Saturday, 23 November 2013
Glaucous Gull, Lowestoft
November is my least favourite month. It always seems to be relentlessly grey and damp and, with the nights continuing to draw in, no promise of spring around the corner. The birds too can often be disappointing. The excitement of autumn migration has gone and many of our wintering birds have yet to arrive in any numbers. Today at least dawned bright, sunny and windless.
After taking sheep to Norwich Livestock Market and returning home with a bag of Suffolk walnuts from one of the men helping in the wash out area(!), I took a stroll around the marsh. There was nothing special, but it was pleasant enough. Skylarks and Meadow Pipits were passing overhead, 2 Marsh Harriers were calling to one another over next doors marsh and our wintering flock of about 40 Teal have returned to the alder wood. The scrape is just about to overflow its edges thanks to the previous weeks rain but the only birds making use of it this morning when I passed were 3 Common Gulls. Our other marshes are getting increasingly wet too with standing water on several.
Whilst sorting out the hay for my January lambing ewes, the distinctive wink-wink call alerted us to a flock of about 60 Pink-footed Geese heading south down the valley.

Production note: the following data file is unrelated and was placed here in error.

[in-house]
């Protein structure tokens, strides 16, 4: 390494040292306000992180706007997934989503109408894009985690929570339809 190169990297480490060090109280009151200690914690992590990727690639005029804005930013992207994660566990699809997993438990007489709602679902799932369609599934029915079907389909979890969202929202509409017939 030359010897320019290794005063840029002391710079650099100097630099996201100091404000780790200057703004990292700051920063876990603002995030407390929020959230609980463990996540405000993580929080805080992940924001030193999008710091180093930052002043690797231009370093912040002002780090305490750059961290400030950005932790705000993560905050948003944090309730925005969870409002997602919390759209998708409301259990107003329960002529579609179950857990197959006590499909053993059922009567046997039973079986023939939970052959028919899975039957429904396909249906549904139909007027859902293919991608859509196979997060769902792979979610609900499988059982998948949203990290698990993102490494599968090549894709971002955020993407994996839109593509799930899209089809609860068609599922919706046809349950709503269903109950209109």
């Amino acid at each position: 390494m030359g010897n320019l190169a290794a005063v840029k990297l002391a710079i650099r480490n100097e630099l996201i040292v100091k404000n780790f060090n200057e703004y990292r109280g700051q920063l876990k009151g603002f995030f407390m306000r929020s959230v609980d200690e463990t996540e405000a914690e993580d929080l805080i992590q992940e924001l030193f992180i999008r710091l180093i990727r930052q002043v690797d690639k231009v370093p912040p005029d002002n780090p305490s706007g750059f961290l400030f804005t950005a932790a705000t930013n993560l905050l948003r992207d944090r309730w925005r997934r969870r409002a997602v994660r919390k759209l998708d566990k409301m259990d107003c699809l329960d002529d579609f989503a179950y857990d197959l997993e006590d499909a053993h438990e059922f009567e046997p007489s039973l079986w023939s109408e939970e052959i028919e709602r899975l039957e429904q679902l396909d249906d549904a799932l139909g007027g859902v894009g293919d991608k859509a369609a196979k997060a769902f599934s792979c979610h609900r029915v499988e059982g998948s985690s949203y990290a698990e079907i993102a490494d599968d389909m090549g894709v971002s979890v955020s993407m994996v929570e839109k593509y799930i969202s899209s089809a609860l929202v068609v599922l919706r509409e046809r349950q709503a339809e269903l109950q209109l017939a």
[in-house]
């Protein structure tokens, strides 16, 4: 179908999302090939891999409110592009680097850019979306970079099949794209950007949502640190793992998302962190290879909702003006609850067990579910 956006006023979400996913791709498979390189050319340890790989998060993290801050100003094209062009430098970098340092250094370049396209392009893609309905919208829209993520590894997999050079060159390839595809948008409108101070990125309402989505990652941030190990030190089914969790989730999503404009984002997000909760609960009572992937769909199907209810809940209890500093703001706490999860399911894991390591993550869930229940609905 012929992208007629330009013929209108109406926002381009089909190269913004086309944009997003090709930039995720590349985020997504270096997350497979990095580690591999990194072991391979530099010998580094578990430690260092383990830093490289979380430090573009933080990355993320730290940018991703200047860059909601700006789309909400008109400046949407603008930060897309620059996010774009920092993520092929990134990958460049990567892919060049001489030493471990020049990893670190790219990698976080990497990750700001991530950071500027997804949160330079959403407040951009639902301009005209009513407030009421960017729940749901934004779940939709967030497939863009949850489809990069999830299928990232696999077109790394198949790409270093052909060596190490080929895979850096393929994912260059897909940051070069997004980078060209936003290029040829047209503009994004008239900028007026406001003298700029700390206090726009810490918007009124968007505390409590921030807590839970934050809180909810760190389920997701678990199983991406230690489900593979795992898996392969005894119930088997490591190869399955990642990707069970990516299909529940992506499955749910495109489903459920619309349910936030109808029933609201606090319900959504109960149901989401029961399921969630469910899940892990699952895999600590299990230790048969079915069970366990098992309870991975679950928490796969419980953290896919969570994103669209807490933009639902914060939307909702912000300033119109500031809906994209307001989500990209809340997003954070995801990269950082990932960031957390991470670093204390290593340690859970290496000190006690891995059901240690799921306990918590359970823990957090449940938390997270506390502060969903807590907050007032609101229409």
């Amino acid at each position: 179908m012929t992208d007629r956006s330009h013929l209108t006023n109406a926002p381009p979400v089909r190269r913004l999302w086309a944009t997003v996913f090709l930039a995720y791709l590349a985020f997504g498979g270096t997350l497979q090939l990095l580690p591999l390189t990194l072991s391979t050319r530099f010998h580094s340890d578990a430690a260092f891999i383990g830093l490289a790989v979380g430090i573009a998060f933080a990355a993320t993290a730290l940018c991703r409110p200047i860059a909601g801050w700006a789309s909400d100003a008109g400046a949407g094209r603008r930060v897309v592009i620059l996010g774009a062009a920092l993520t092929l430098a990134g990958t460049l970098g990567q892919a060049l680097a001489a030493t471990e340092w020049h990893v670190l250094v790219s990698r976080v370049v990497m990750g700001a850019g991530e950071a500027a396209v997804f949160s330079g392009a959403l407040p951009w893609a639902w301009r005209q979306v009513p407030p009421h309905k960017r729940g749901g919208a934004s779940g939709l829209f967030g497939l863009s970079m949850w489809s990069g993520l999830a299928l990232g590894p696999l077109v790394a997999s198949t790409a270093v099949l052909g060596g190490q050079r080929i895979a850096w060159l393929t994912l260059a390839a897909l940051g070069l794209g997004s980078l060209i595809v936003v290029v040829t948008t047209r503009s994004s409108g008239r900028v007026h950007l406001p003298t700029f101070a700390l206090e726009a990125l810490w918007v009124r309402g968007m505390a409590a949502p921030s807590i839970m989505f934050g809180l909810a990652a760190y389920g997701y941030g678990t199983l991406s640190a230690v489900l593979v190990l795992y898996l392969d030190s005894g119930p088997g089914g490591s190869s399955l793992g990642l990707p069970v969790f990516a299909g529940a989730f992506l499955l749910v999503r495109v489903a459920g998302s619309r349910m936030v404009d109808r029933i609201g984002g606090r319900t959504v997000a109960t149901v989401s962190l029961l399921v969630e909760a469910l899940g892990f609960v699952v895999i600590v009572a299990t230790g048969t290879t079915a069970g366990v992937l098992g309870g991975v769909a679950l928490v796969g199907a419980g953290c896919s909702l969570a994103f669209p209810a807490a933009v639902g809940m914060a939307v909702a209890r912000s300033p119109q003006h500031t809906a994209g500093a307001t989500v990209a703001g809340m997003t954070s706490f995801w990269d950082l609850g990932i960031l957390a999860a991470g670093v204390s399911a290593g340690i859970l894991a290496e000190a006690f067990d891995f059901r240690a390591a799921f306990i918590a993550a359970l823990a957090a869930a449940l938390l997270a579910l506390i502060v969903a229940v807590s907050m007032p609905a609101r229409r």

After lunch I headed to Lowestoft and found a small disconsolate group of birders by the side of the Hamilton Dock. The Glaucous Gull had not been seen since 8.30am when it had apparently been flushed by a Common Seal! The Hamilton Dock must be the most unattractive birding site in Suffolk with a security gate guarding a high concrete sea wall to your left, a noisy engineering yard behind you, Lowestoft town centre to your right featuring a multi-storey car park and the fish dock, currently in the process of being demolished ahead of you. It is always cold whatever the weather with the classic "lazy" North Sea wind cutting right through you. Despite these down sides, the dock has an excellent reputation for attracting rare gulls especially in its heyday when Lowestoft still had a fishing fleet, the most famous being the 1977 Franklin's Gull and the 2006 Ross's Gull.
After 10 minutes I moved off to Ness Point where the Purple Sandpipers were showing very well, pushed up to the railings at the point by the rising tide.
I had a look at the waste skips at the back of Birds Eye factory which were attracting some gulls but drew a blank. I headed back to the dock just in case and found Ricky Fairhead scanning the harbour. Within 5 minutes Ricky picked up the Glaucous Gull coming in from the direction of the town centre but it promptly dropped in out of view amongst the boats to our right. I had come armed with the last crust from my kitchen so within seconds we had it on the water and on the tiny tyre-strewn beach below us giving us tremendous views and an excellent photo opportunity.